What are the Containers?
The term “container” may at first appear to be a very vague description of an IT solution, but it is actually a precise description of its function. A container encloses software in a complete file system that contains all the necessary components to ensure that the software always behaves the same, regardless of the environment. In principle, everything is stored in a container, protected from the outside world. This containerization of a “complete system” can be implemented for a specific application and infrastructure service or for the entire application.
Application Example of Containerization
You want to create an application to support online transactions. Users log in, click on the desired items and go through the usual ordering process before the transaction is executed.
Containers can be used in such an application to ensure that the entire application does not come to a standstill if individual sections fail. By isolating each service as “microservices” in different containers, the application as a whole is prevented from being interrupted. Instead, if a container or system failure occurs, the service will simply fall back to alternative systems and execute the job there.
With traditional technologies, this would be implemented as a multi-tier application where the failure of one layer would result in the application being affected or a total failure.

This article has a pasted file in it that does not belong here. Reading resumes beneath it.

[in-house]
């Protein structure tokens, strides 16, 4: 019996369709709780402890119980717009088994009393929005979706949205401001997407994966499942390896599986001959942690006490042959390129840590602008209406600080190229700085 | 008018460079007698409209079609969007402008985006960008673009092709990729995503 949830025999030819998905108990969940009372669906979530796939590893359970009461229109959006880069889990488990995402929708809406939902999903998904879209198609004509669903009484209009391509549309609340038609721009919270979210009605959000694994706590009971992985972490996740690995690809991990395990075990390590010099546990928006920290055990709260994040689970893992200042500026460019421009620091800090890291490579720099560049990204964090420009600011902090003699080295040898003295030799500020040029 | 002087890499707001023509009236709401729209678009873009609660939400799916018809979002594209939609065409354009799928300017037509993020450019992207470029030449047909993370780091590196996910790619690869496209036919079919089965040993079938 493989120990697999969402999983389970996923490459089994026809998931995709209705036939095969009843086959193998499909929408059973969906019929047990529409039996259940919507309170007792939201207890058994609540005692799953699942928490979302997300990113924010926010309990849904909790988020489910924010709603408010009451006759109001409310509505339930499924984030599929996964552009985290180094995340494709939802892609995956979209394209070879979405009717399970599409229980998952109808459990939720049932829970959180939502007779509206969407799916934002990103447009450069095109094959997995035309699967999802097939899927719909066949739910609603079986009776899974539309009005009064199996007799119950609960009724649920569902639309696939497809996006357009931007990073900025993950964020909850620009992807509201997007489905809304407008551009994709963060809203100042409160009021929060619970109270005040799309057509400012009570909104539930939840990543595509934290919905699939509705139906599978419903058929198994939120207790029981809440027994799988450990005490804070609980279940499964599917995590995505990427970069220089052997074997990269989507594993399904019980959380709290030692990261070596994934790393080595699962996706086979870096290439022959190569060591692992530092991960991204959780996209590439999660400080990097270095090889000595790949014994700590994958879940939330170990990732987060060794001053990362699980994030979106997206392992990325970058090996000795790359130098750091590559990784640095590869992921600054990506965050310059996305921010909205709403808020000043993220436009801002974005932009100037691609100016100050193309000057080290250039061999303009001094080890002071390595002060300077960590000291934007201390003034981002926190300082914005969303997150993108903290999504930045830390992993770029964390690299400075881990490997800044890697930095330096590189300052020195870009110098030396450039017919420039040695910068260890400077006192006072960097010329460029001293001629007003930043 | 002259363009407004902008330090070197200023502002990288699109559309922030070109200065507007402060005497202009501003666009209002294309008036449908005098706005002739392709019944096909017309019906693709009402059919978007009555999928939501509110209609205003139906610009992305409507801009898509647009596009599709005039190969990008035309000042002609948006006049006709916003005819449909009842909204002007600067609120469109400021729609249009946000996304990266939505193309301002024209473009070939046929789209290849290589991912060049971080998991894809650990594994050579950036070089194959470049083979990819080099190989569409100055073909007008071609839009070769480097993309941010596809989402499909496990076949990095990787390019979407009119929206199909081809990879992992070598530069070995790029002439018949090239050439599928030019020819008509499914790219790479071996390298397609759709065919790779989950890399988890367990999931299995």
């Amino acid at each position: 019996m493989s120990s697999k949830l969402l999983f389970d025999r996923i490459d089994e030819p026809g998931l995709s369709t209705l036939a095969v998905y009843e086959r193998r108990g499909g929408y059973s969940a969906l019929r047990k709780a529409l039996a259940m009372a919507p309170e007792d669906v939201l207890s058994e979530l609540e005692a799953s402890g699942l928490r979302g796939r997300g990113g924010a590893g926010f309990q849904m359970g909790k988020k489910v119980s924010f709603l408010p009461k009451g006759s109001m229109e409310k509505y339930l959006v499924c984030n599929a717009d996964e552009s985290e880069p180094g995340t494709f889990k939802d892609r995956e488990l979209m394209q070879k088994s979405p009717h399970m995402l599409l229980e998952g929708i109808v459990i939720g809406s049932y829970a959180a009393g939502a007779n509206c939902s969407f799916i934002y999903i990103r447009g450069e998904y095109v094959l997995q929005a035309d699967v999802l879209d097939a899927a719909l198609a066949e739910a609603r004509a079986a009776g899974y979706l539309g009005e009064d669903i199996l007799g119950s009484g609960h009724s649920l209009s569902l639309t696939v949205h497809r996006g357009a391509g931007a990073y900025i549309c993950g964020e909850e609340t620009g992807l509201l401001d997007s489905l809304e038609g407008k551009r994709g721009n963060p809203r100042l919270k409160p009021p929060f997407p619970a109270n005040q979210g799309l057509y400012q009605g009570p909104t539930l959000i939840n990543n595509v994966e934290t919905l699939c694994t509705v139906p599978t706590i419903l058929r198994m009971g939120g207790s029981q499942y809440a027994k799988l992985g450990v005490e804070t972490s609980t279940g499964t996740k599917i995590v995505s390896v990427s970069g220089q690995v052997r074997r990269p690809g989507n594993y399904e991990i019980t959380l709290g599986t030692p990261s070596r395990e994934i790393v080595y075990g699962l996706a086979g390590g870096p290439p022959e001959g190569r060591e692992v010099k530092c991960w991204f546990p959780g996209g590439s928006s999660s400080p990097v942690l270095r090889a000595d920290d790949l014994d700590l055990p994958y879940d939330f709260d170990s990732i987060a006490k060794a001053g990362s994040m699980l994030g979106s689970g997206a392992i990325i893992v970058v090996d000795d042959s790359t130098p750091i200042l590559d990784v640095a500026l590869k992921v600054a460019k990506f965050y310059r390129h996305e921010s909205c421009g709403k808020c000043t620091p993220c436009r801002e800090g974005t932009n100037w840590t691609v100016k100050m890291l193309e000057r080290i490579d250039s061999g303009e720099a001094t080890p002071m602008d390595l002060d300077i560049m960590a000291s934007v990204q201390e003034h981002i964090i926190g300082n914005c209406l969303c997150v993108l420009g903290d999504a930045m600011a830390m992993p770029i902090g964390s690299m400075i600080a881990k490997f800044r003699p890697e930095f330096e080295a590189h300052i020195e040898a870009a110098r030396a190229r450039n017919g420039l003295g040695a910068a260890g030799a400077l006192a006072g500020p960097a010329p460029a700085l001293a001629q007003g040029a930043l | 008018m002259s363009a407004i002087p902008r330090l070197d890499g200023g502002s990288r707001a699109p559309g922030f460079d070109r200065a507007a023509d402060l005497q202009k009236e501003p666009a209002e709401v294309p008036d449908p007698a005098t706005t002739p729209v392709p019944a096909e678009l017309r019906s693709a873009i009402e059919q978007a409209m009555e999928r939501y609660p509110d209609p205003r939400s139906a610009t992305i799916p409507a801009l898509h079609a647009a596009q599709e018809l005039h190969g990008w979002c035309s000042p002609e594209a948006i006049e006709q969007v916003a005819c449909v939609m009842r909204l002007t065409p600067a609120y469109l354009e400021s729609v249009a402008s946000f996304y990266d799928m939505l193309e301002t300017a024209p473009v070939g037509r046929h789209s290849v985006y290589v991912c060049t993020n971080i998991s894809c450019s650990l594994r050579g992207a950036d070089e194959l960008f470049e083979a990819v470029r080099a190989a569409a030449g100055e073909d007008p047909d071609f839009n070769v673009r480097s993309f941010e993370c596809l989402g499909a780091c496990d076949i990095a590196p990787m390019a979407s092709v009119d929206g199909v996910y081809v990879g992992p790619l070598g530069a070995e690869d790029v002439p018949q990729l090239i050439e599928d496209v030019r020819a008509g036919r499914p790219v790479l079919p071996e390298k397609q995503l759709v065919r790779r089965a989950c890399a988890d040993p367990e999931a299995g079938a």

Since all sections are separated into separate packages, a container is safer and more reliable. This approach ensures that each container is responsible for its own unique task. Rather than the concept of an all-rounder that does not do a task particularly well, containers ensure that each task is performed by a separate specialist.
Advantages of Container Technology
In the example mentioned above, it was more of a business solution. Now the question arises of how a public authority can benefit from the function of containers. On closer inspection, the properties of containers are excellent for the public sector.
For one thing, containers are very slim; they concentrate on a single task and use very few resources. Combined with the fact that containers are based on open source technology, this means that they can be run anywhere, regardless of the environment, providing a low-maintenance, cost-effective, and easy-to-deploy solution for government IT professionals.
In addition, containers are more secure due to their individuality. Because containers are isolated from other tasks and processes, they are protected from the outside world and are therefore safer than solutions without containers.
In fact, most of the benefits of containers stem from their small size and standalone capability. As a result, they are highly scalable and use a minimal amount of memory or disk resources, and their flexibility allows them to scale across distributed vendors.